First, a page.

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difficulty was got over. Nevertheless, the existence of it has given rise to a Popish lie, which, forty or fifty years after the ordination of Archbishop Parker, (alas !) an Irish Jesuit, of the name of Christopher Holywood, or Christopher from Holywood, ventured to put in print; and this was the lie :-He says that no Bishop could be found to ordain Archbishop Parker; but that there was a Roman Catholic Bishop of Landaffe, a simple old man, whom they hoped to entice to perform the ceremony of laying on of hands; that, in order to tempt him to this, they prevailed on him to go to the Nag's Head Tavern, and there, when he was warm with drink, they expected to induce him to go through a ceremony of consecration, although he, Christopher, gives it out, that they did not even succeed in this, for that the old man would not be taken in ; and that afterwards a mock ordination took place.* To this fable, so inconsistent, so improbable, they have persuaded their deluded followers to give credence. It is repeated again and again in their Magazines, and perhaps I may say universally believed among the lower orders of Papists. In fact, you can scarcely begin to converse with a Roman Catholic of that grade, who will not at once cast up against you, that the first of our Bishops received a mock consecration at the Nag's Head Tavern.

* I give the story as found in the book of the narrator.“ Principio regni Elizabethæ creandi erant Episcopi sectarii: Candidati convenerunt Londini in quodam Hospitio platea Anglicè dictæ Cheapside, ad insigne capitis Manni, et una ordines collaturus Landauensis Episcopus, homo senex et simplex; quod ut intellexit Bonerus tunc decanus Episcoporûm in Anglia, misit è turri Londinensi (ubi religionis causa detinebatur) capellanum suum, qui Landauensi proposita excommunicationis pæna prohiberet novos candidatos ordinare: ea autem denuntiatione territus Landauensis, pedem retulit, multiplicique tergiversatione usus, sacrilegam vitavit ordinationem. Hîc furere Candidati; Landauensem contemnere, nova quærere consilia ; quid plura ? Scoreus Monachus (post Herefordensis Pseudo-Episcopus) cæteris; ex cæteris quidam Scoreo manus imponunt, fiuntque sine Patre Filii, et Pater a Filiis procreatur, res sæculis omnibus inaudita. Quod D. Thomas Neale Hebraicus Oxoniæ lector qui interfuit antiquis confessoribus, illi mihi narrarunt, et fidem astruit quod in comitiis postea sancitum fuit, ut pro legitimis Episcopis haberentur Parlamentarii isti.” From Holywood de invest. Christ. Eccles., cap. 4, quoted in Mason on the Consecration of the Bishops, p. 268.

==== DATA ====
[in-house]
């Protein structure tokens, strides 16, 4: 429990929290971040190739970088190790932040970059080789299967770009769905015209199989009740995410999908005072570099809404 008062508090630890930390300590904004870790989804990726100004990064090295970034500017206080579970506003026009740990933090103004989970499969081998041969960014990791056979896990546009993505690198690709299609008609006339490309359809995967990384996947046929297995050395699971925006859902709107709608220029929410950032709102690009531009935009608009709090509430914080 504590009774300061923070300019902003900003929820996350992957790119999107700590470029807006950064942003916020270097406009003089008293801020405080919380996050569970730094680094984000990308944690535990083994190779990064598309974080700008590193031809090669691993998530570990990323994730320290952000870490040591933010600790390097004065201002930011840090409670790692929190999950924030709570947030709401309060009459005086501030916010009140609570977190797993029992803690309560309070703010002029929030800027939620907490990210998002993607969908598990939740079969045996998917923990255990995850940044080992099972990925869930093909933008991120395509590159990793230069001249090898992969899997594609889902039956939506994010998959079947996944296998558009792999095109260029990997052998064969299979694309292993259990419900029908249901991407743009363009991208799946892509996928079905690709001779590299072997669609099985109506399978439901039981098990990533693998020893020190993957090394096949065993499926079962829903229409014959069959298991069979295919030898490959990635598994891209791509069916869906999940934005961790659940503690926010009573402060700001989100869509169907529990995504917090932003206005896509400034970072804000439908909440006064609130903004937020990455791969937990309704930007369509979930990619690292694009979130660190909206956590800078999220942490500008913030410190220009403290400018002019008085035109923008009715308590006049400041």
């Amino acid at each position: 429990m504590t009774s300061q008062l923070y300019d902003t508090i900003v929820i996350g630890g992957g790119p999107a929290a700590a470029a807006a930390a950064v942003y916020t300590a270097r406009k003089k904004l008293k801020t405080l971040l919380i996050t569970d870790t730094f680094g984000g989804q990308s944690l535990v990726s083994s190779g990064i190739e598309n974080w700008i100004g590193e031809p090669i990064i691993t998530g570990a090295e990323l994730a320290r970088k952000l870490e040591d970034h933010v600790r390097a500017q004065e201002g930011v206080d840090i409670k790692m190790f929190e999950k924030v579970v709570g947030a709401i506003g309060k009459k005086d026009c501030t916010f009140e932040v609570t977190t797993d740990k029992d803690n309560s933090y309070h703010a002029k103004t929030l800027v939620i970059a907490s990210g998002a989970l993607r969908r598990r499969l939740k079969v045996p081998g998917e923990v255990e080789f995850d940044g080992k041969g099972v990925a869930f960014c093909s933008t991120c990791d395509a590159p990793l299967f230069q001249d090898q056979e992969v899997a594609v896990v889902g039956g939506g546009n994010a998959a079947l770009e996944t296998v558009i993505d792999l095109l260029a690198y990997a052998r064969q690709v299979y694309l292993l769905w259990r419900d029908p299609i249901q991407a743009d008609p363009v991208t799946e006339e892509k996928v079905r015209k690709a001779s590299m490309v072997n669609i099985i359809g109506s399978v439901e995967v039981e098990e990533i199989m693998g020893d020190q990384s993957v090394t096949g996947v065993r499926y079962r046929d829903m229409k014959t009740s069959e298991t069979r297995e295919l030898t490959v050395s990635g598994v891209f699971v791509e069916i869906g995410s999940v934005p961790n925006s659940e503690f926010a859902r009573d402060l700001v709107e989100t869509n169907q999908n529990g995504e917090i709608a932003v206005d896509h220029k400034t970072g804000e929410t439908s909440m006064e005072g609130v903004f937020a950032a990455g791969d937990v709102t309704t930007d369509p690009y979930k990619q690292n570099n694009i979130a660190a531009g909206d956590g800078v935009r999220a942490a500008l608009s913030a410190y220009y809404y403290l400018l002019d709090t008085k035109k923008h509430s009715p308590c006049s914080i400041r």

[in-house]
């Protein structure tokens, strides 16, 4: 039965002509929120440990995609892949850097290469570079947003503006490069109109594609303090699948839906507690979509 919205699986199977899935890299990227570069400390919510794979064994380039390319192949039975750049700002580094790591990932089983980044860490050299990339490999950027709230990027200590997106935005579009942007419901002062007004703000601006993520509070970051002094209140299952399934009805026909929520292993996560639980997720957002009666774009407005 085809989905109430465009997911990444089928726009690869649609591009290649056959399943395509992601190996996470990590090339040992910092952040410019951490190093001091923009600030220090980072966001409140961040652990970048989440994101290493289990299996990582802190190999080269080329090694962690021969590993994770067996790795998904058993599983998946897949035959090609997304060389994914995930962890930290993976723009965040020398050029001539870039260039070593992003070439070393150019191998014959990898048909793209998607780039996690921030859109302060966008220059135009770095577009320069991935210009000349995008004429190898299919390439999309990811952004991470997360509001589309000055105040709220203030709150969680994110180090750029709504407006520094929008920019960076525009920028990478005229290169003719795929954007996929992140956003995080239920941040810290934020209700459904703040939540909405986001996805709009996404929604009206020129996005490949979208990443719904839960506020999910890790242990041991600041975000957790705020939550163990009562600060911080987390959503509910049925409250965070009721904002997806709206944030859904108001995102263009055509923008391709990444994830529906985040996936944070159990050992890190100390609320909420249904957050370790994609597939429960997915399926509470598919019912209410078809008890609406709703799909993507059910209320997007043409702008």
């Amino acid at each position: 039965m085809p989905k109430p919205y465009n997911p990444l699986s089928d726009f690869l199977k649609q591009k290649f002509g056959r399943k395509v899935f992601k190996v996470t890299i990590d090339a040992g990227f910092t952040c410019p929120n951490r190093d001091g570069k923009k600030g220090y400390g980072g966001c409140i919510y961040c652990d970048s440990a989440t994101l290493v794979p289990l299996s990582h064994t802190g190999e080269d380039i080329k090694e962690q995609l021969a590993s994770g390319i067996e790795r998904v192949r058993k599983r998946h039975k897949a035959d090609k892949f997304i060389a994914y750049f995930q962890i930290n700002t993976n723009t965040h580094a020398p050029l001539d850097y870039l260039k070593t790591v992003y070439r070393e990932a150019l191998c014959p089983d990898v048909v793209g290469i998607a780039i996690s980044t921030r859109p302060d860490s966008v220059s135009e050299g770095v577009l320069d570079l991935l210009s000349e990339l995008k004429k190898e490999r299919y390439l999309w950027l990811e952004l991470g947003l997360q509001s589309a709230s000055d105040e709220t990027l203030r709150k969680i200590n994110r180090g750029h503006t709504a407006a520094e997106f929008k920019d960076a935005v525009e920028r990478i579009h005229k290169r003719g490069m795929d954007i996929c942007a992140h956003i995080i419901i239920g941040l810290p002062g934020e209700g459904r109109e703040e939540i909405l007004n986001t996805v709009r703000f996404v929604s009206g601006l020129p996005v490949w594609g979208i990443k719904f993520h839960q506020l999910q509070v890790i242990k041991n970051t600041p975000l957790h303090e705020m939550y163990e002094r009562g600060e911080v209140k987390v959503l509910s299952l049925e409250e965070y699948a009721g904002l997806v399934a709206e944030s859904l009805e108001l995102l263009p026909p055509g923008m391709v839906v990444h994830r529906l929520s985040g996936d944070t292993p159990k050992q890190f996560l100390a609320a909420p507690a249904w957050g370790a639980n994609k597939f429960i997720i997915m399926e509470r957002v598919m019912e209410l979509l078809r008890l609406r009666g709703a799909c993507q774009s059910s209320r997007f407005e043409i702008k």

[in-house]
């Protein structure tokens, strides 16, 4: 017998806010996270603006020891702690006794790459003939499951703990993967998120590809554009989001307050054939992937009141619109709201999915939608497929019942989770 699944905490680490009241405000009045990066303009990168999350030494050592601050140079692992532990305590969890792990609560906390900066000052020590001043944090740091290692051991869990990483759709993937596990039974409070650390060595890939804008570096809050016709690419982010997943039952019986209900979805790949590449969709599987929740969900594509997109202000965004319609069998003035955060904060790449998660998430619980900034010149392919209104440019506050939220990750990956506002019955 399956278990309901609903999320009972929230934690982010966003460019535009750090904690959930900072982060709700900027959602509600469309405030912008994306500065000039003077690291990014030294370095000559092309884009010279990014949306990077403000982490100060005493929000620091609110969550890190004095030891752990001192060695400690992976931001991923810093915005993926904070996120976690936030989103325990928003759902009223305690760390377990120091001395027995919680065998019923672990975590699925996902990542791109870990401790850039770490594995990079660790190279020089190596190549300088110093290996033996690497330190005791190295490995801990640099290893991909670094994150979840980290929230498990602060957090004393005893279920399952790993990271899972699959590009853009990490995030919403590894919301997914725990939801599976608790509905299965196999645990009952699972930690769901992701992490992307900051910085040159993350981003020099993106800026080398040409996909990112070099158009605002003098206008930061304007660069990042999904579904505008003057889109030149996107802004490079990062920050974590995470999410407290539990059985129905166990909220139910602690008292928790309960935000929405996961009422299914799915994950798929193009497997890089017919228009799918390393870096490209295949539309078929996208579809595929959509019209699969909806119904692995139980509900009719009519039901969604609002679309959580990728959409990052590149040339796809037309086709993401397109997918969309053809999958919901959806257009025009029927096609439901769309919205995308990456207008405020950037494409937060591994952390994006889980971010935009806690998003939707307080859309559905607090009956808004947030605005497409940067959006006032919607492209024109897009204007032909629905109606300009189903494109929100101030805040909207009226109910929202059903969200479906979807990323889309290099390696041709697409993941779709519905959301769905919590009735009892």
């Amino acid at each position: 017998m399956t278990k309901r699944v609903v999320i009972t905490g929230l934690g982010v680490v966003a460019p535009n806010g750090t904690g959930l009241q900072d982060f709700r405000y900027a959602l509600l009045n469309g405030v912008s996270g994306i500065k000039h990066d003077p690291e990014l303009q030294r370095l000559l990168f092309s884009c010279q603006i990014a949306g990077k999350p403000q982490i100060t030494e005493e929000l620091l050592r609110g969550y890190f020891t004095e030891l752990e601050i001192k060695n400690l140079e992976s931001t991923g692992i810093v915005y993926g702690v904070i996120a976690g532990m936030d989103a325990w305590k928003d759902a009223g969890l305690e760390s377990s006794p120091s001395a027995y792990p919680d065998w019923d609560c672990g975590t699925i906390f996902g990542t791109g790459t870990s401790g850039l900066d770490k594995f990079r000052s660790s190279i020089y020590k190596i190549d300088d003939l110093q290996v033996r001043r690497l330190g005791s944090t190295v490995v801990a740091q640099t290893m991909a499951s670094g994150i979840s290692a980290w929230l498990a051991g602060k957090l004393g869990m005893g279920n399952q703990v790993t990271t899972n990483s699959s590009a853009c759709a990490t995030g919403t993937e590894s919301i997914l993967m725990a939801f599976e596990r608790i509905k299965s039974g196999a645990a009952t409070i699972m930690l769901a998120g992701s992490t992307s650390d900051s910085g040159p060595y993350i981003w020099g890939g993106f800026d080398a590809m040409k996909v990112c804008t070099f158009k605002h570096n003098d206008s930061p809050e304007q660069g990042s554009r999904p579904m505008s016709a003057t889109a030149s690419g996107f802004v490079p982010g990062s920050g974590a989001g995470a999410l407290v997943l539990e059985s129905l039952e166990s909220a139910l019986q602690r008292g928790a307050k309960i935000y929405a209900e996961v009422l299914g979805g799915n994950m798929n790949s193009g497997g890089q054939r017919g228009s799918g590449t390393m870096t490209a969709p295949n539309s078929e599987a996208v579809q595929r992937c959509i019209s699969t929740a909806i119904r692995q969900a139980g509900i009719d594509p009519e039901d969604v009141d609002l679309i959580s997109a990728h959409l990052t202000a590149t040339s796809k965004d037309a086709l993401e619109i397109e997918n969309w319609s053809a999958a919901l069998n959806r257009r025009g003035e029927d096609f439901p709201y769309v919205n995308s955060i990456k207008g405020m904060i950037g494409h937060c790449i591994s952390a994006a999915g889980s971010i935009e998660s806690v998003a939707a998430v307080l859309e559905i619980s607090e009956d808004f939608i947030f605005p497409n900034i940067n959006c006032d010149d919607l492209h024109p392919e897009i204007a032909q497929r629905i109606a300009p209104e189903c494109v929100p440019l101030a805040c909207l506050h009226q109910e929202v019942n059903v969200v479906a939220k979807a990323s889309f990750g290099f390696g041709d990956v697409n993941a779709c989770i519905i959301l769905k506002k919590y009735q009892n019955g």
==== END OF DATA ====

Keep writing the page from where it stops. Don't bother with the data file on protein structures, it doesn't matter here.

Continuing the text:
Now it will be well, in answer to these calumnies, to give a plain narrative of the circumstances connected with the ordination of Archbishop Parker.


Queen Mary died on the 17th of November, 1558. The same day died Cardinal Pole, Archbishop of Canterbury; and the very same day Queen Elizabeth was proclaimed. The Queen, through the grace of God, was disposed to assent to the godly feelings of the wise part of the nation, with respect to Popery. The earliest acts of her reign sufficiently indicated this intention. Accordingly the Popish Bishops all, with one exception, set themselves against her, and were deposed from their dignities.

The See of Canterbury continued void for some time, until the Dean and Chapter having received the conge d'elire (the usual mandate) from the Queen, elected Dr. Parker for their Archbishop, proceeding in the usual way. After the election was duly performed, and signified according to law, the Queen sent her letters patent for his coi firmation and consecration to seven Bishops, whose names we shall here set down, and so much of the Royal instrument as is necessary :

Anthony Llandaff.
William Barlow, formerly of Bath,

now Bishop elect of Chichester. “ ELIZABETH, by the John Scorey, formerly of Chichester, grace of God, &c., to now elect of Hereford. “ the Rev. Fathers in Miles Coverdale, formerly of Exeter.

John, the Suffragan Bishop of Thet

ford. John, Suffragan of Bedford. John Bale, Bishop of Ossory,

“ Christ,

“ That you, or at least four of you, do effectually confirm the " said Matthew Parker, elected to be Archbishop and Pastor “ of the Cathedral and Metropolitical Church of Christ, at “ Canterbury aforesaid, as is before mentioned. And that

you do effectually confirm the said election, and consecrate “ the said Master Matthew Parker, Archbishop and Pastor “ of the said Church, and perform all and every thing which

belongs to your pastoral office in this respect, according to " the form of the statutes set out and provided."*